Some would argue that there is educational gain in teaching individuals, or a group, outdoor skills and then slowly removing the supervision of those learners so that the students become increasingly dependent on their own skills and judgment. My contention is that society is not sympathetic to this approach when safety is compromised for the sake of education. This sentiment is supported by recent coroners’ reports into the death of participants on outdoor education programmes.. I find it difficult to justify the removal of direct supervision of activities involving high levels of risk. Further, I believe that management personnel who condone such practices are placing themselves at risk of criminal prosecution by doing so.. [Davidson (2005)]

In some instances the boys were unsupervised as part of a deliberate program aim, in one or other variation of the ‘boys taking an adult role’ theme that has entered some forms of outdoor education from the early twentieth century youth movements. … ‘Indirectly supervised’ (i.e. not directly supervised) expeditions for teenagers present a clear fatality risk if there is a possibility of the group encountering moving water or steep ground. [Brooks (2003b)]

From a Venturer Leader’s perspective this means;

i.) Enhanced supervision is required if encountering moving water or steep ground, and it is best avoided if supervision cannot be guaranteed. This includes if this terrain is at the periphery of a planned activity;

The tight supervision that organized instruction necessitates (in activities such as abseiling, or canoeing) should be in place while students are near steep ground or moving water, i.e. not only while the activity is in progress. The fact that students may actively escape supervision or take advantage of a supervisor’s inattention should be considered. [Brooks (2003b)]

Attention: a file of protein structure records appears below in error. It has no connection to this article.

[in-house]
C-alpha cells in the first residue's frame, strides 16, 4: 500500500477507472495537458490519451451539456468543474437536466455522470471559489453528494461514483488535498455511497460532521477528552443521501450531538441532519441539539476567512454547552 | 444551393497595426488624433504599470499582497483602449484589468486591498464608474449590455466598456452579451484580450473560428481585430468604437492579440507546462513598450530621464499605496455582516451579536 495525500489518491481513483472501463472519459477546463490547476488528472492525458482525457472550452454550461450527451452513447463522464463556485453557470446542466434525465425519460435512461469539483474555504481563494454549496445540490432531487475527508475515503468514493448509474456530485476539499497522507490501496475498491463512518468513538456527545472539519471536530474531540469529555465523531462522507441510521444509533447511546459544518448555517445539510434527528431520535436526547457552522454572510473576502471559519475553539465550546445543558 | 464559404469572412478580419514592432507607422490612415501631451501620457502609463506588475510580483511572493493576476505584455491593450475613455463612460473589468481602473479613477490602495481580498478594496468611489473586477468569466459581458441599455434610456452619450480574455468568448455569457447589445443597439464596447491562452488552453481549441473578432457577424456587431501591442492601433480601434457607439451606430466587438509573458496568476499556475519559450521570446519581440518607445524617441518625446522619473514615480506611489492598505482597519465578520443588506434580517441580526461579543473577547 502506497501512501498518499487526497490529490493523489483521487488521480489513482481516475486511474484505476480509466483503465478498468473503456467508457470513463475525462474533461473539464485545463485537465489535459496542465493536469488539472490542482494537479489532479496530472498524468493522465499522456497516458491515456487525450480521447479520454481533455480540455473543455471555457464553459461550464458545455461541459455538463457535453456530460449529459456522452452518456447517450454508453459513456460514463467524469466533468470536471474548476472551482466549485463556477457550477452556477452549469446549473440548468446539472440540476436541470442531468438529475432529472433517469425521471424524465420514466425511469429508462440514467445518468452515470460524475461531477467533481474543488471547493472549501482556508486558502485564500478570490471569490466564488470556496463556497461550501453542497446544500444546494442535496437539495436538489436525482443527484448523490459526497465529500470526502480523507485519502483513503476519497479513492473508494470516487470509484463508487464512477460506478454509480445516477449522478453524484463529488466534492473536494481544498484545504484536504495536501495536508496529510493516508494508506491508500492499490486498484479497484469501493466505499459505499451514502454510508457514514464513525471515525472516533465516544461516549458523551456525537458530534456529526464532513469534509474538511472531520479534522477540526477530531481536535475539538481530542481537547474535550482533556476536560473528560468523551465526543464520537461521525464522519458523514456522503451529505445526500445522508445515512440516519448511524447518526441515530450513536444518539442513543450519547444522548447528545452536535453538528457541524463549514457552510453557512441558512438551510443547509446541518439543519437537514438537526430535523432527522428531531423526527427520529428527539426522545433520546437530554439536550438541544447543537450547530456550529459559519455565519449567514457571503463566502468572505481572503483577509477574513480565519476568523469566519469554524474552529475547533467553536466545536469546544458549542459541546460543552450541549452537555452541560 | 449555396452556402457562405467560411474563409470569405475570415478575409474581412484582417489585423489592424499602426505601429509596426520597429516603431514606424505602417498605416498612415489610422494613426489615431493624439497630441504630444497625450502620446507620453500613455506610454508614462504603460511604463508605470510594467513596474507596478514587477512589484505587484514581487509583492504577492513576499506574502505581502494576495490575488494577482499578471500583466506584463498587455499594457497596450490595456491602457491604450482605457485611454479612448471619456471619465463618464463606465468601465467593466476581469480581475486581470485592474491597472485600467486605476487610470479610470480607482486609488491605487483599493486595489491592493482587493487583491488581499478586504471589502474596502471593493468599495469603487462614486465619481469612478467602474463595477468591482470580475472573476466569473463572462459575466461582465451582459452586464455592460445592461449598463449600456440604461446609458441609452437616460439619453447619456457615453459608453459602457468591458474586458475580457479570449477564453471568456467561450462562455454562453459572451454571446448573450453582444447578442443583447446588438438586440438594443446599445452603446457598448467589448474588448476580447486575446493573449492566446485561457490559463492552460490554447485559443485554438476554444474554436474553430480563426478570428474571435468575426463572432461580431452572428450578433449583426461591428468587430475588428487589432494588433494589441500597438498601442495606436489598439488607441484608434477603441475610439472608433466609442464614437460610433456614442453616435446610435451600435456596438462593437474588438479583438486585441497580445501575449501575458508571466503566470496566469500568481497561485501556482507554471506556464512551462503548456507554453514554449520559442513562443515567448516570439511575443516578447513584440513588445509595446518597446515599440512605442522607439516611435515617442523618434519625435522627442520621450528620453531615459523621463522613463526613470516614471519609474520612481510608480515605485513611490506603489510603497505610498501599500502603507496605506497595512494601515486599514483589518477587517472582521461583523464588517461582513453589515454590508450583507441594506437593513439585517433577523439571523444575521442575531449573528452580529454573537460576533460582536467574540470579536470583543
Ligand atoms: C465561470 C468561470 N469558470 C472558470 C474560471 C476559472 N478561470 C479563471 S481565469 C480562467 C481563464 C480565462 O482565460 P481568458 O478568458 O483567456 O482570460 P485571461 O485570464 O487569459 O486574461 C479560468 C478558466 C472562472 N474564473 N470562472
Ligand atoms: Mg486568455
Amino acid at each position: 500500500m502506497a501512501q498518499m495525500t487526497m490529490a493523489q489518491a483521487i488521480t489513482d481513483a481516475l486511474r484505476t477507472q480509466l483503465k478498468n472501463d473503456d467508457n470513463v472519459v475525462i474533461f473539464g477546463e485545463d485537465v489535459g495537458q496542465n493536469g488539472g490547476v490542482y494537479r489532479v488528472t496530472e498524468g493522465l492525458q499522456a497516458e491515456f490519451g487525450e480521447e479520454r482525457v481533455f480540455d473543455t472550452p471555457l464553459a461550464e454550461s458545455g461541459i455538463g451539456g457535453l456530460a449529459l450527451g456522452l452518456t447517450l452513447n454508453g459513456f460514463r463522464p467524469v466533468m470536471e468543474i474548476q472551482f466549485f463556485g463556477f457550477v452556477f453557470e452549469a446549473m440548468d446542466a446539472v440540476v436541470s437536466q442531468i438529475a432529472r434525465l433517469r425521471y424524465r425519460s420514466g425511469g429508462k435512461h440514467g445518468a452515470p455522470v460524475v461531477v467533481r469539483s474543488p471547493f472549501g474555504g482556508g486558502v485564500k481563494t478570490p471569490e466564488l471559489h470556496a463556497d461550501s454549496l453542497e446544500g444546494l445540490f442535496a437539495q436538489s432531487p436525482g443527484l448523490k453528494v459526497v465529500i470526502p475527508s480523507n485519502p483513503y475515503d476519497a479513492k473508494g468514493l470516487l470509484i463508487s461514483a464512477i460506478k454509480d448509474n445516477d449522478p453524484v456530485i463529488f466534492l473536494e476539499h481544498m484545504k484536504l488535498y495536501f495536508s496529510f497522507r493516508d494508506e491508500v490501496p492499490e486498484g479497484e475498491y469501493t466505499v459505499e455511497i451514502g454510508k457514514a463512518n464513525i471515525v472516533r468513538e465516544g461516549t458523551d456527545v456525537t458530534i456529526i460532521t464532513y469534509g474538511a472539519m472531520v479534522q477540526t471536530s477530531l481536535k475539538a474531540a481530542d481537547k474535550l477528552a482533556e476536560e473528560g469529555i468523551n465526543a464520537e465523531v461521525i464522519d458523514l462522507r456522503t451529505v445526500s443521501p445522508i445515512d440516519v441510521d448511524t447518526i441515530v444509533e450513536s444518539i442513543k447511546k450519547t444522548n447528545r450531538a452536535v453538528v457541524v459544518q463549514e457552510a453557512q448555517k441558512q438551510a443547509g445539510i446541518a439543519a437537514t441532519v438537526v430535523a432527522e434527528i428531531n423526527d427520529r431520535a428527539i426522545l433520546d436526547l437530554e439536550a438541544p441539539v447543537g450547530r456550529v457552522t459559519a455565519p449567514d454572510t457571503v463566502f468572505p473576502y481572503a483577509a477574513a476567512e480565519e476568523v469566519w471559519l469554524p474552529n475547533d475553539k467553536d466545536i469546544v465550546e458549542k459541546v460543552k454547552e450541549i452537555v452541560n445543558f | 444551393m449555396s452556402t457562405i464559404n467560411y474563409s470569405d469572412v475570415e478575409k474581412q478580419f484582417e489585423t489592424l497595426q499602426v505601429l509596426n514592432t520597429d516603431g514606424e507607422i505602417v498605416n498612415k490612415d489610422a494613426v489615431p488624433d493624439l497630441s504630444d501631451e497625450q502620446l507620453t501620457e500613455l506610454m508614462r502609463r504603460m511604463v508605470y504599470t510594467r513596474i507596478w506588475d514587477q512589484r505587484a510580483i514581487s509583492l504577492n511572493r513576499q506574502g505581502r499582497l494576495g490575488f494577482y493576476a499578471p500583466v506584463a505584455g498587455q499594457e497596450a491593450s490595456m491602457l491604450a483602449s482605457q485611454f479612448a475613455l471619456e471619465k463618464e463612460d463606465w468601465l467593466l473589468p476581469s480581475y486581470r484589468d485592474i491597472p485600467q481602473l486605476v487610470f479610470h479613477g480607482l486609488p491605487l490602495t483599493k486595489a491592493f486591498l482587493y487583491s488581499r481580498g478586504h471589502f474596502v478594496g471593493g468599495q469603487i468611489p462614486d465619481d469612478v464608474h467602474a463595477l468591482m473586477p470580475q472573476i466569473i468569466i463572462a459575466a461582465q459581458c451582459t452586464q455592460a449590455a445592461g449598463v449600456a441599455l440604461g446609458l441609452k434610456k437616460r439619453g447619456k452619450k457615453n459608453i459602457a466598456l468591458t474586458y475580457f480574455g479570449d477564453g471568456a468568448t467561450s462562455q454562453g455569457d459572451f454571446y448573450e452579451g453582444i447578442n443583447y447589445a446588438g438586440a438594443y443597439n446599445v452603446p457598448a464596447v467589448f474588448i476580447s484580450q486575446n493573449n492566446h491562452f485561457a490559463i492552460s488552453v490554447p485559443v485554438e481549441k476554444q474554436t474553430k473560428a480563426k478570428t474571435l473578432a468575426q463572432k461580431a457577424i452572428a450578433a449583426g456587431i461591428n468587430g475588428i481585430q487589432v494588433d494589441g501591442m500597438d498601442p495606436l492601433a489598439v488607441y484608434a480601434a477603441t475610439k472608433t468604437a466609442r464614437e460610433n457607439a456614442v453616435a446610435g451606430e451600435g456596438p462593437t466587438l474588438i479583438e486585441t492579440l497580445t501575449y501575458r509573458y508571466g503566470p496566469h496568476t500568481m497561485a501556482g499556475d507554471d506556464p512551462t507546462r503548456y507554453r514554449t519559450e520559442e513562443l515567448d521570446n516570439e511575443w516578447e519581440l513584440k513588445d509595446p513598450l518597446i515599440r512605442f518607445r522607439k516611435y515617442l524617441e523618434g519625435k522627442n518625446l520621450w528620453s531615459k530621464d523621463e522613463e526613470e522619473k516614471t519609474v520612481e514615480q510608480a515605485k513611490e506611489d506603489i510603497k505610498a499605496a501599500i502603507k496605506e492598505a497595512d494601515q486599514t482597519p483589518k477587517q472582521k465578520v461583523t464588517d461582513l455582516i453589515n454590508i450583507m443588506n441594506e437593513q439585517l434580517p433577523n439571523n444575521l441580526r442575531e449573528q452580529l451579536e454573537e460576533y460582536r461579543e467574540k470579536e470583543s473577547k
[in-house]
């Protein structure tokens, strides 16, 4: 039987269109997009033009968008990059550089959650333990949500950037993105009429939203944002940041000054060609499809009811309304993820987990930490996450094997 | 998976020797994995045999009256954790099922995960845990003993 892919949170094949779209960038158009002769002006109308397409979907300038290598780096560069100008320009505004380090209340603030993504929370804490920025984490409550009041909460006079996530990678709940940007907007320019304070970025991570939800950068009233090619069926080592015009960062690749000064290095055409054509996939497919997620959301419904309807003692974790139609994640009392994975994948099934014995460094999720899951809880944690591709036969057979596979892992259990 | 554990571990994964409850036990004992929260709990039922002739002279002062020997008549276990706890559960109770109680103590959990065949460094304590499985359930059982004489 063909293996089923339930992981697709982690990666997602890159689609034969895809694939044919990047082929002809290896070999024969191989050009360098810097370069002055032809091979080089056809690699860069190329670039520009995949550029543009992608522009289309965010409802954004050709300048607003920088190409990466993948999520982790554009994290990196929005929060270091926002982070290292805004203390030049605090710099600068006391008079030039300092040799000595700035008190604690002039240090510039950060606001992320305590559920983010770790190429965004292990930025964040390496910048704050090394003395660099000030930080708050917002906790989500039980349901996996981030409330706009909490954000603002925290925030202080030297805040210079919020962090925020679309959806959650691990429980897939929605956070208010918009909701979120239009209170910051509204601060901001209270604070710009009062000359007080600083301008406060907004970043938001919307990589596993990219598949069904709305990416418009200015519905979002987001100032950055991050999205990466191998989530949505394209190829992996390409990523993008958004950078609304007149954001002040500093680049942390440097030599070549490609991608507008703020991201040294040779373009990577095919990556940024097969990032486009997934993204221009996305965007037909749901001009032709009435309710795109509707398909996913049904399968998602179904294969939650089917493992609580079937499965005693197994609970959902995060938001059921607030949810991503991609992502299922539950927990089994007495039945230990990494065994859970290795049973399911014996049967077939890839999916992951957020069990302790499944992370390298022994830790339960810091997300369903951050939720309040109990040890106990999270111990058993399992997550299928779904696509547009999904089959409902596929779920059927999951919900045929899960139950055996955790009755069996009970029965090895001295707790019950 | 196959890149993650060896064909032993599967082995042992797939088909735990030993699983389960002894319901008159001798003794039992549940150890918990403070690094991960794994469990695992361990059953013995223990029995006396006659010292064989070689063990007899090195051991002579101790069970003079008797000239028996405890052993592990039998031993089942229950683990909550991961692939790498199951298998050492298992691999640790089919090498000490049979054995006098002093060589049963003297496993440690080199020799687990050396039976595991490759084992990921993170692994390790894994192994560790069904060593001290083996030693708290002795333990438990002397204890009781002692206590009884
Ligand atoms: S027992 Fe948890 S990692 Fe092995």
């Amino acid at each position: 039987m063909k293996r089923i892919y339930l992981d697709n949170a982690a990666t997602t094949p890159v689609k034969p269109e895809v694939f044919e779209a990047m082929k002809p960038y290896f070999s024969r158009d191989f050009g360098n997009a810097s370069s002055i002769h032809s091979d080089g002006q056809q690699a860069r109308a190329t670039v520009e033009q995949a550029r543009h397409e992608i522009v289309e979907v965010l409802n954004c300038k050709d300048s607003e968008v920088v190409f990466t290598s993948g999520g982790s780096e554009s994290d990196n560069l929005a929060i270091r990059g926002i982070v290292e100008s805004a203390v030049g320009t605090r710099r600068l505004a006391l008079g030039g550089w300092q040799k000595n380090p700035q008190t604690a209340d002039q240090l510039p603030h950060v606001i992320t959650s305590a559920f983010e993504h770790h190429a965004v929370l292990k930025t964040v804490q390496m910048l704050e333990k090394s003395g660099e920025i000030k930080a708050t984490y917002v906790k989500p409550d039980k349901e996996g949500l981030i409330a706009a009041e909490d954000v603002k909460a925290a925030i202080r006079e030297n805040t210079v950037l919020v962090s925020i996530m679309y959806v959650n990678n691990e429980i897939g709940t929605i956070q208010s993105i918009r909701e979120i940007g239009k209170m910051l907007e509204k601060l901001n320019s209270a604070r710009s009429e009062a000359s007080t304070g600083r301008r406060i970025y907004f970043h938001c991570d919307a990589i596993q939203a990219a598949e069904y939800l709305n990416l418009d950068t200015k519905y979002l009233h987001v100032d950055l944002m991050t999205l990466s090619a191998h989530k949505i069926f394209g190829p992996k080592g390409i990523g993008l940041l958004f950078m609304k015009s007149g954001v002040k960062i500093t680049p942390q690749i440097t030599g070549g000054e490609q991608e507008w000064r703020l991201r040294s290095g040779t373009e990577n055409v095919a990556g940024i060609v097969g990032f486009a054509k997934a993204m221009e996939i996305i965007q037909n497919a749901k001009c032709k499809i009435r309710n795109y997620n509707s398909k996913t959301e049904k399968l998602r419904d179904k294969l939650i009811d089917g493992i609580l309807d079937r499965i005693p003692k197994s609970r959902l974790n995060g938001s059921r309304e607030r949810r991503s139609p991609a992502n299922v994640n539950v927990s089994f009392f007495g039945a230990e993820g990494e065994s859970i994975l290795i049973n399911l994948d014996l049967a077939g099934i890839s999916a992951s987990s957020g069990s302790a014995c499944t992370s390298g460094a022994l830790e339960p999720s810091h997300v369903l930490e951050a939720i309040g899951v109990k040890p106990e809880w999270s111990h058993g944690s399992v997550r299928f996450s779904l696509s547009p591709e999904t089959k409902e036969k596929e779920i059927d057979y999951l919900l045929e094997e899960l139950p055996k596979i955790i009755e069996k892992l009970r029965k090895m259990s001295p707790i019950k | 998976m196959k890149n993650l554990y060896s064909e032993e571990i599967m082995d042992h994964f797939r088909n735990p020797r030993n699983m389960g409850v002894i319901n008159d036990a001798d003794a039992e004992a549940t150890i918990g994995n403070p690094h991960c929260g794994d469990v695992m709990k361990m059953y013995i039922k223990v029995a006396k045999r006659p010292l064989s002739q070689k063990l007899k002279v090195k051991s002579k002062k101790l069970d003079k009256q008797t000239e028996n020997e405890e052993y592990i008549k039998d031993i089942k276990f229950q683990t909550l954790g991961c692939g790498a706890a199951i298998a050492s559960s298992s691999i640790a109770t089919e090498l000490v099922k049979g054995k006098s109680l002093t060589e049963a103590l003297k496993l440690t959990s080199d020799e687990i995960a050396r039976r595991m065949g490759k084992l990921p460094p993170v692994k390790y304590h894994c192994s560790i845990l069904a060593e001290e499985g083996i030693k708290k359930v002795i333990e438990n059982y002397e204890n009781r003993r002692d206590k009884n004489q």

ii.) An examiner, having worked through the training, planning, equipment and competence of a QS Expedition should also ensure that a deviation from the planned route does not result in an unaccompanied party encountering moving water or steep ground; there would be a legal debate regarding Duty of Care owed if an unaccompanied party was to get into trouble under these conditions “a knowable event”. Has the examiner met the task of minimising the risk exposed by the identified hazards, such that the risk is reduced to an acceptable and justifiable level for the educational outcomes achieved?

The literature is also very clear that a supervisor should have local knowledge of the area being used for the expedition. These issues have also been given further weight via coronial reports (see Davidson (2005)).

In the two examples, both groups had received training prior to the unaccompanied trip, had been well equipped and had been deemed competent to undertake the trip by an experienced instructor who had observed them in similar terrain. In both cases, when hazardous terrain was encountered, and the group made poor judgments on the ways to deal with those hazards, no experienced leader was able to intercede and prevent serious injury from occurring. [Davidson (2005)]